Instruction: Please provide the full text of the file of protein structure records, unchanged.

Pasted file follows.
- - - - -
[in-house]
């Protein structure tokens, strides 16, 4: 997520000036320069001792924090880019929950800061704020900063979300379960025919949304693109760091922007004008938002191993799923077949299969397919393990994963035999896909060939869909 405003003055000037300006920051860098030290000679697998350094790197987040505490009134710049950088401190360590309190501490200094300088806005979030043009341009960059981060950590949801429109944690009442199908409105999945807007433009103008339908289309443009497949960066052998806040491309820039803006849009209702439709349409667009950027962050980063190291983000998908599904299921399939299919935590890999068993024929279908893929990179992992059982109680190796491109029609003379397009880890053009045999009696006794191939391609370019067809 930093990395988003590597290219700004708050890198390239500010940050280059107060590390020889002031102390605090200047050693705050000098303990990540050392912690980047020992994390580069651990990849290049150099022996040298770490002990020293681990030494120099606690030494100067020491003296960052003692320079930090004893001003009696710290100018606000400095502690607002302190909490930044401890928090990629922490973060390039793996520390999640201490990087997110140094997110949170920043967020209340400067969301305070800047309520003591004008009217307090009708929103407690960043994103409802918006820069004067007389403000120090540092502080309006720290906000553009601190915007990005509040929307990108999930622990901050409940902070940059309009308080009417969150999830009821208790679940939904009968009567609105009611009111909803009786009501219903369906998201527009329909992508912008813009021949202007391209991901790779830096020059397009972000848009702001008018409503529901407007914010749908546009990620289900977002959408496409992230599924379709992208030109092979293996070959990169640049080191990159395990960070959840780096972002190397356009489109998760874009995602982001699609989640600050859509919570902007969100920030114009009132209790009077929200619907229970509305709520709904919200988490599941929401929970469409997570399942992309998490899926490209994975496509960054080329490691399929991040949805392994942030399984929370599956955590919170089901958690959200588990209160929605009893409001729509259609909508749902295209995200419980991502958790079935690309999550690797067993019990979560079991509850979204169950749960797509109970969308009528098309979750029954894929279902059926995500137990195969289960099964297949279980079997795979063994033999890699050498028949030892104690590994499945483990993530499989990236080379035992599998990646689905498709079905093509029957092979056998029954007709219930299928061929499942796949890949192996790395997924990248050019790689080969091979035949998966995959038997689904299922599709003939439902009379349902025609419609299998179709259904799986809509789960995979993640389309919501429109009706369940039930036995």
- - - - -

[in-house]
């Protein structure tokens, strides 16, 4: 997520000036320069001792924090880019929950800061704020900063979300379960025919949304693109760091922007004008938002191993799923077949299969397919393990994963035999896909060939869909 405003003055000037300006920051860098030290000679697998350094790197987040505490009134710049950088401190360590309190501490200094300088806005979030043009341009960059981060950590949801429109944690009442199908409105999945807007433009103008339908289309443009497949960066052998806040491309820039803006849009209702439709349409667009950027962050980063190291983000998908599904299921399939299919935590890999068993024929279908893929990179992992059982109680190796491109029609003379397009880890053009045999009696006794191939391609370019067809 930093990395988003590597290219700004708050890198390239500010940050280059107060590390020889002031102390605090200047050693705050000098303990990540050392912690980047020992994390580069651990990849290049150099022996040298770490002990020293681990030494120099606690030494100067020491003296960052003692320079930090004893001003009696710290100018606000400095502690607002302190909490930044401890928090990629922490973060390039793996520390999640201490990087997110140094997110949170920043967020209340400067969301305070800047309520003591004008009217307090009708929103407690960043994103409802918006820069004067007389403000120090540092502080309006720290906000553009601190915007990005509040929307990108999930622990901050409940902070940059309009308080009417969150999830009821208790679940939904009968009567609105009611009111909803009786009501219903369906998201527009329909992508912008813009021949202007391209991901790779830096020059397009972000848009702001008018409503529901407007914010749908546009990620289900977002959408496409992230599924379709992208030109092979293996070959990169640049080191990159395990960070959840780096972002190397356009489109998760874009995602982001699609989640600050859509919570902007969100920030114009009132209790009077929200619907229970509305709520709904919200988490599941929401929970469409997570399942992309998490899926490209994975496509960054080329490691399929991040949805392994942030399984929370599956955590919170089901958690959200588990209160929605009893409001729509259609909508749902295209995200419980991502958790079935690309999550690797067993019990979560079991509850979204169950749960797509109970969308009528098309979750029954894929279902059926995500137990195969289960099964297949279980079997795979063994033999890699050498028949030892104690590994499945483990993530499989990236080379035992599998990646689905498709079905093509029957092979056998029954007709219930299928061929499942796949890949192996790395997924990248050019790689080969091979035949998966995959038997689904299922599709003939439902009379349902025609419609299998179709259904799986809509789960995979993640389309919501429109009706369940039930036995």